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The case has a simple one-piece design, allowing your iPhone to be easily slid in-and-out (when you need it to — otherwise, the phone stays in solidly).  There’s an indicator on the rear of the case that tells you how much power is left in the reserve battery. And there’s a switch. What does the switch do? Basically, the power case works like this:  1) Slide your phone in.  2) Use your phone like normal.  3) When your phone’s internal battery gets in the red, you slip the switch, turning the case on, which will start recharging your phone’s internal battery.  Like the gas engine in a Chevy Volt, the power generated the case doesn’t actually run your phone, it just recharges the battery that still does all the work.  

Note: According to the Platinum documentation, they recommend re-charging your phone back up to 80% and then stopping, as recharging your phone past 80% takes more power than it’s worth.  Not sure if that’s a limitation shared by its more expensive competition.

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Anyways, the case works exactly as advertised.  The company says that a 2100 mAh battery should give your iPhone an additional 8 hours of talk-time, but we never tested the case to its limits.  I just let my wife use it as needed, and she found it to be a convenient — if bulky — addition to her phone. 

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Other than its size, there is one more potential limitation to the case.  The shell engulfs your phone’s built-in headphone jack. If you want to use your headphones, you probably need to use the mini-extension cable that comes with the case (see photo below). 

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That’s not a deal breaker, so we kept it, right?  Saved the money over the Mophie?  Nope.  Because its size, my wife always kept the phone in her purse.  Twice in one week, she pulled her phone out of her purse only to find that the case had gotten switched on by accident — powering her phone when it didn’t need any juice, and leaving her without reserve power when she actually needed it.  That was a deal breaker.  Back to Best Buy it went.

We wound up getting a Mophie Juice Pack Helium for ten dollars more.  The battery isn’t as big — only 1500 mAh — but that’s still a enough reserve power for my wife (and probably most people).  The Helium is also much slimmer.  The slender profile alone is worth the slightly higher price over the Platinum (if you don’t really need the extra-extra power).  If I needed a power case for myself, the Helium is the one I would get. (But I don’t.)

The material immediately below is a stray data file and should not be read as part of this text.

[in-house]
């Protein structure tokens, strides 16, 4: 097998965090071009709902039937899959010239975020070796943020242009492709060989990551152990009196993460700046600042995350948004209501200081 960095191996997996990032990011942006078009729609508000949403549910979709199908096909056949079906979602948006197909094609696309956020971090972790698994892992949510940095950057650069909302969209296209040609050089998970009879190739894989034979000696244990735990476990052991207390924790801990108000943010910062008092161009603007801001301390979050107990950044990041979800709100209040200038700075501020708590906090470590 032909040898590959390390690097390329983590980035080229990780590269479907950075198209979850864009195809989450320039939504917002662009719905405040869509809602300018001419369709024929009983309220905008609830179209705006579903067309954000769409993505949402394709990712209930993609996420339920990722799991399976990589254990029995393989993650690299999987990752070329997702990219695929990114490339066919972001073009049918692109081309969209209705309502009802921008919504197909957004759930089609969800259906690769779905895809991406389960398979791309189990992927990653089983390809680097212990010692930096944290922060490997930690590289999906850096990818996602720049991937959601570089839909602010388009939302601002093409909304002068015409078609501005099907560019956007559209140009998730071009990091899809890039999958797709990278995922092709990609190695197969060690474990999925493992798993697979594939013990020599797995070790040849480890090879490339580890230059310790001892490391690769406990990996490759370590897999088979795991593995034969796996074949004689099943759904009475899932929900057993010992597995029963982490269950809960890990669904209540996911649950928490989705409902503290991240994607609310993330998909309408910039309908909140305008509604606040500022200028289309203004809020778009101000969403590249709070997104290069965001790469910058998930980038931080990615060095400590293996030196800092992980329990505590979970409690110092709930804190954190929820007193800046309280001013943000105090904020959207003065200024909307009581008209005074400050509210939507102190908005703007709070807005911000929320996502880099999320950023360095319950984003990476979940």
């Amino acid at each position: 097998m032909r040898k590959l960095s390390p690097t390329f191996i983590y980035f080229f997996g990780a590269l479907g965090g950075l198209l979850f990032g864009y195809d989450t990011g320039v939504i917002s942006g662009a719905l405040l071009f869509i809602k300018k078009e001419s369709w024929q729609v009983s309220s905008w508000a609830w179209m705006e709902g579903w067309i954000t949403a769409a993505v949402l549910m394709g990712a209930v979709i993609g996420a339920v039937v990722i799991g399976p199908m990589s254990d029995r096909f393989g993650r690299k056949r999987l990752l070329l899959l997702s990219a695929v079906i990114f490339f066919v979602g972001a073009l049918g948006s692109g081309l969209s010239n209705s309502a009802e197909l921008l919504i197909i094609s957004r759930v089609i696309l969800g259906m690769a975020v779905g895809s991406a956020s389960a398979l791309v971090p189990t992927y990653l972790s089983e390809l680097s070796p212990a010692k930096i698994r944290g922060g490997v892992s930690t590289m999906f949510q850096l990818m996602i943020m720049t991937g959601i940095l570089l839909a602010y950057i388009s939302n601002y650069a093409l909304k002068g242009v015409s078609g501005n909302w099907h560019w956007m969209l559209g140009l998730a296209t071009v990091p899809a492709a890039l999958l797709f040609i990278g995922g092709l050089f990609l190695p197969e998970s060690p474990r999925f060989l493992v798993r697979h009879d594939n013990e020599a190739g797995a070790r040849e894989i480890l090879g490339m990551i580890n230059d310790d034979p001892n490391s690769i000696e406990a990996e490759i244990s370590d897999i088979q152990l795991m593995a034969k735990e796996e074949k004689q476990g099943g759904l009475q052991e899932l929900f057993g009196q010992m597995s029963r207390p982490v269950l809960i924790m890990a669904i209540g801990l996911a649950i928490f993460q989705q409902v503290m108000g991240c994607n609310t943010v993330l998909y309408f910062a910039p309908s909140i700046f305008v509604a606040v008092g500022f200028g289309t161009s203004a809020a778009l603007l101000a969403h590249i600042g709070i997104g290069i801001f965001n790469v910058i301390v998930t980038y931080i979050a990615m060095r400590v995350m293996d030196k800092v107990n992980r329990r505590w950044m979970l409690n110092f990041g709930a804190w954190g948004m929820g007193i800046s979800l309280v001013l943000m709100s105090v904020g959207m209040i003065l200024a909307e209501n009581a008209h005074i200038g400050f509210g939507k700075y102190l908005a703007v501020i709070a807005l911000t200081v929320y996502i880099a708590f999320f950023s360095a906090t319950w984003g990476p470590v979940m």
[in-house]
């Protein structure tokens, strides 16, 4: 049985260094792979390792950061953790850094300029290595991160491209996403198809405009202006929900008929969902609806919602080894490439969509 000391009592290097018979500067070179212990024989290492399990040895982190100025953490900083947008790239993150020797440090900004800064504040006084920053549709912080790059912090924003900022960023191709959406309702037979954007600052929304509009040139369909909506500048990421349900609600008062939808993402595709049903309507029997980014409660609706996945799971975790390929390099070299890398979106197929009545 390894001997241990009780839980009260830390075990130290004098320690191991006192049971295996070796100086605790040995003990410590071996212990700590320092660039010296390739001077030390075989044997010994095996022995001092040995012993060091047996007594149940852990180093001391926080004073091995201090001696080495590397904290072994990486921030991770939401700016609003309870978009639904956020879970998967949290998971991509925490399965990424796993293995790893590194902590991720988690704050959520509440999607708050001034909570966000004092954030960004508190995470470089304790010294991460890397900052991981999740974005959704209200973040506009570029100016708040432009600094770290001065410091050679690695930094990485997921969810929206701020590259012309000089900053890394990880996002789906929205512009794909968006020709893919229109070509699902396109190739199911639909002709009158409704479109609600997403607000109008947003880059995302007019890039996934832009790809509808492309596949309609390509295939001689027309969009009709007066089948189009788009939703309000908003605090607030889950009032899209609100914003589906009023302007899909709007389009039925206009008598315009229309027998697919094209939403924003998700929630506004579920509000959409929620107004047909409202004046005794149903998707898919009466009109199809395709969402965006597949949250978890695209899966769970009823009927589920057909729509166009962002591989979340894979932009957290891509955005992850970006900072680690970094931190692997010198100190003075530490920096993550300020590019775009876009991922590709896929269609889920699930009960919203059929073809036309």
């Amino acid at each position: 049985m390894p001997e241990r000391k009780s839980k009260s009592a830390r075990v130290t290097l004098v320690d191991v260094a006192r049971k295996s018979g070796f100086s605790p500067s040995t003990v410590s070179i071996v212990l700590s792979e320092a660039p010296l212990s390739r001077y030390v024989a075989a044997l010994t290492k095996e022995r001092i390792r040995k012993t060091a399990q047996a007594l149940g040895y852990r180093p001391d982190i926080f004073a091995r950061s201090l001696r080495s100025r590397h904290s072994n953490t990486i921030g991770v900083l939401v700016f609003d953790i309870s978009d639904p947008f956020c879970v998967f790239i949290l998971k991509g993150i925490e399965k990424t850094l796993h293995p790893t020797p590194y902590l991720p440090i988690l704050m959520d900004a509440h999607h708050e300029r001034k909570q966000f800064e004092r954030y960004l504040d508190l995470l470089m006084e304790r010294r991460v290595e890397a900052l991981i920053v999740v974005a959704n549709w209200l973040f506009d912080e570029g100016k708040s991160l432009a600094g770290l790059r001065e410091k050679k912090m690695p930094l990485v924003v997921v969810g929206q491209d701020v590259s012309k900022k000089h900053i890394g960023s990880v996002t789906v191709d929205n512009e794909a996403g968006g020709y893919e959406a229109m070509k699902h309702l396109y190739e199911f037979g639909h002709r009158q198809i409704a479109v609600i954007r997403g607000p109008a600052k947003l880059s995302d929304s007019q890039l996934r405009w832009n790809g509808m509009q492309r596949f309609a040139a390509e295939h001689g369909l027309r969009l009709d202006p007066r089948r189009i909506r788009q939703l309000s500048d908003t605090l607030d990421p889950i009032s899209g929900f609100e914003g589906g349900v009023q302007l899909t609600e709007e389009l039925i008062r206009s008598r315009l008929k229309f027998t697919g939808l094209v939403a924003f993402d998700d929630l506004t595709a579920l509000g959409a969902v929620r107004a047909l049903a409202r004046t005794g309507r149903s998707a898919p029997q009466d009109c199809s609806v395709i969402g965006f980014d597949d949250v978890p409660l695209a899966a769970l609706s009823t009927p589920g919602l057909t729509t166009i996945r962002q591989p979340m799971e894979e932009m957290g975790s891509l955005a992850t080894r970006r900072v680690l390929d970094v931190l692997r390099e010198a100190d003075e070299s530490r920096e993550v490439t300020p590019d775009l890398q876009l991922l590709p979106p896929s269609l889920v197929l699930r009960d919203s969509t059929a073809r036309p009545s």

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24 Hours with the Pebble smartwatch

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Let’s cut to the chase. I didn’t intend to only spend a day with the Pebble. I wanted it to be my new everyday watch. I read glowing reviews of it at Verge and Engadget. I even read a not-so-glowing review at CNET, but it wasn’t enough to scare me off. I needed a new watch and with the brand new Pebble appstore going live last Monday, I figured now was as good a time as any to get one.

Also, I was eyeing a Fitbit Force as a fitness tracking device. They cost as much as a Pebble, and the Pebble is a full-fledged micro-computer, not just a sensor strapped to your wrist. The Pebble has a range of fitness apps it can run (which I’ll get to in a bit), so it seemed like a no-brainer purchase.

Note: the Pebble now comes in a fancier “steel” version that has a slimmer profile and a slicker overall appearance, but it costs $250 and the functionality is the same.

449A4648For those unfamiliar with the Pebble, it’s a watch with an e-ink display (the same as you’ll find on a Kindle, which means it uses very little power), a small processor, and various sensors. It’s designed to work as a companion to a smart phone (via an always-on Bluetooth connection which, yes, will drain your phone’s power a bit faster than usual). The Pebble should be able to go 5-7 days between charges, which is accomplished via a magnetic connector similar to those on Mac laptops.

The Pebble’s strength lies in its ability to relay any notification you can get on your phone — new text, email, incoming call, Twitter mention, upcoming appointment, sports score update, etc. — to your wrist.  The Pebble works with any app that can “push” a notification to your phone’s home screen. Some apps have even been optimized to work specifically with the Pebble, offering even greater flexibility and options. Whenever you get a new text, for example, your wrist will vibrate and the entire text will appear on your watch. Unless you want to respond immediately, no need to go digging around for your cell. Darren Murph over at BGR wrote extensively in his review about how the Pebble fundamentally changed the way he interacts with his phone and, to a lesser degree, other people.

During my time with the Pebble, I found the notifications worked as promised. The only problem?  I don’t get that many messages throughout the day, and I don’t particular like giving individual apps the power to notify me at will.  This isn’t a feature I’d been yearning for.  What I really wanted to try out was the appstore.

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The Pebble appstore is built into the official (and free) iOS app that’s needed to set-up the Pebble.  (The Android appstore is still in beta.) At launch on Monday, there was no shortage of apps to choose from.  Big names like Yelp and Fourquare were represented, in addition to hundreds of more independent offerings. Some Pebble apps require additional software on your iPhone, but those are clearly marked so there are no surprises.

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Do you like the idea of changing your watch face every five minutes? Great! There are literally hundreds available, completely for free, and I’m sure soon there will be thousands. My favorite was a rather basic watch face that showed the time, date, and current weather.